Marcos Jr. embarks on 8 foreign trips in first 7 months in office

Katrina Domingo, ABS-CBN News

Posted at Jan 19 2023 04:27 AM | Updated as of Jan 24 2023 12:18 PM

President Ferdinand Marcos Jr. meets with US President Joe Biden on the sidelines of the 77th United Nations General Assembly on Sept. 23, 2022. Malacañang handout/file
President Ferdinand Marcos Jr. meets with US President Joe Biden on the sidelines of the 77th United Nations General Assembly on Sept. 23, 2022. Malacañang handout/file

MANILA — Seven months into his term, President Ferdinand "Bongbong" Marcos Jr. has flown overseas in an official capacity eight times.

His inaugural trip as Philippine President was a 3-day state visit in Indonesia, Southeast Asia’s largest economy.

The Sept. 4-6, 2022 trip saw the signing of several bilateral agreements, and Manila asking Jakarta to grant an executive clemency for Filipina death row convict Mary Jane Veloso, who was sentenced to death for possession of illegal drugs.

Malacañang said some $8.48 billion in investment pledges, which were expected to generate around 7,000 jobs, were generated during the Indonesia visit.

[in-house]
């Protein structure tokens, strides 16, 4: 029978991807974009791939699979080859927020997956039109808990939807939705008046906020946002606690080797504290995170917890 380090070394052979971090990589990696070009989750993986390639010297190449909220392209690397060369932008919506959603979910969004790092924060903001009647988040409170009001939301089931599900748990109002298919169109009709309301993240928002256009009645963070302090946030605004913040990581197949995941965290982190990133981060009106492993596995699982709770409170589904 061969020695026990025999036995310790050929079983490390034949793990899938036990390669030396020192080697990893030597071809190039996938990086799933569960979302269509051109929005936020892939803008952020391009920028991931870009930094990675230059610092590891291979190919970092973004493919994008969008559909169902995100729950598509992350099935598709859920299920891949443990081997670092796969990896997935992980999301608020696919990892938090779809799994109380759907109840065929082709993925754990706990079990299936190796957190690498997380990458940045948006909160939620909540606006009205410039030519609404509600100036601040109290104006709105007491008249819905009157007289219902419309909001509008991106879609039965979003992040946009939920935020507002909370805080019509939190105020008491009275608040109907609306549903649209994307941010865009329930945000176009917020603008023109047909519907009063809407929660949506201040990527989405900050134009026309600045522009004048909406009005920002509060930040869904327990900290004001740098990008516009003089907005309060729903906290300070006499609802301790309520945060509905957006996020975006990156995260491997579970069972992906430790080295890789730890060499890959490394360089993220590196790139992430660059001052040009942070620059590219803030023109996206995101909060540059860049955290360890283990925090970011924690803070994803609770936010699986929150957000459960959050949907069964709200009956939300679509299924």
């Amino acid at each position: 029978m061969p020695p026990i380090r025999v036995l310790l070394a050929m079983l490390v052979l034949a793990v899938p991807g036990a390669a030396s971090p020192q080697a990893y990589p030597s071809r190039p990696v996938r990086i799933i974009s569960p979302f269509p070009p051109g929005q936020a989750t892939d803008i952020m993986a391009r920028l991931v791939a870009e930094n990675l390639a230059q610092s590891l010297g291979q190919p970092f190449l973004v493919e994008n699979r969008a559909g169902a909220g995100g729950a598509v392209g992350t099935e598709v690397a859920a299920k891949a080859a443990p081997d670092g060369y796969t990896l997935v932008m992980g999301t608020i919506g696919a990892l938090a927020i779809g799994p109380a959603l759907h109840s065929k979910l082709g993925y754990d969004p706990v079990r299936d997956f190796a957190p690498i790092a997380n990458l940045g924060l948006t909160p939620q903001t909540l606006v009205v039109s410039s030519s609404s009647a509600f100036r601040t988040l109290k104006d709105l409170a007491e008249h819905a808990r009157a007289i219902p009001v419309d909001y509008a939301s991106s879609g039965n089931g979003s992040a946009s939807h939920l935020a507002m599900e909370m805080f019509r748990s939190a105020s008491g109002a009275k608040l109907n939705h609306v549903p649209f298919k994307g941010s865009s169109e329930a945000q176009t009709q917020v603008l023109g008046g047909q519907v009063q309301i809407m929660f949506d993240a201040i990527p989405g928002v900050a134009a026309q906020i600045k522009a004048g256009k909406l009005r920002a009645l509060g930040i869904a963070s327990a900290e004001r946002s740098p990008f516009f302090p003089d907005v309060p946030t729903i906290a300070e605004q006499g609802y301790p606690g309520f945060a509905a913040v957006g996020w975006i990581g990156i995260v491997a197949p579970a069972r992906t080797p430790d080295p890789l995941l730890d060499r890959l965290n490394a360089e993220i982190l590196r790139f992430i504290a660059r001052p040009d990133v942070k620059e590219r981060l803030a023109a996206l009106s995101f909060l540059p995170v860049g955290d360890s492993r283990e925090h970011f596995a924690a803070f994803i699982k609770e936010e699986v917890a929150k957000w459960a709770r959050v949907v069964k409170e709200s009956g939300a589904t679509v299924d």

From Jakarta, Marcos flew straight to Singapore, the lone first world economy in the region, for another state visit.

Investors from the city state pledged to bring in some $6.5-billion worth of businesses to the Philippines, particularly in the transportation, energy and technology sectors.

That same month, Marcos embarked on his third international trip, this time to the United States for the 77th United Nations General Assembly.

The 6-day trip netted $3.9 billion in investment pledges for the Philippines and some 112,000 potential jobs.

Aside from delivering a speech before the UNGA and ringing the trading bell in the New York Stock Exchange, the world’s largest stock market, it was also in New York where Marcos had the opportunity to meet various heads of states for the first time, including US President Joe Biden.

Then, the President went on what the Palace called a semi-official trip to Singapore for the F1 Grand Prix, upon the invitation of Prime Minister Lee Hsien Loong. This drew public outrage, as neither Marcos or Malacañang made prior announcements about it.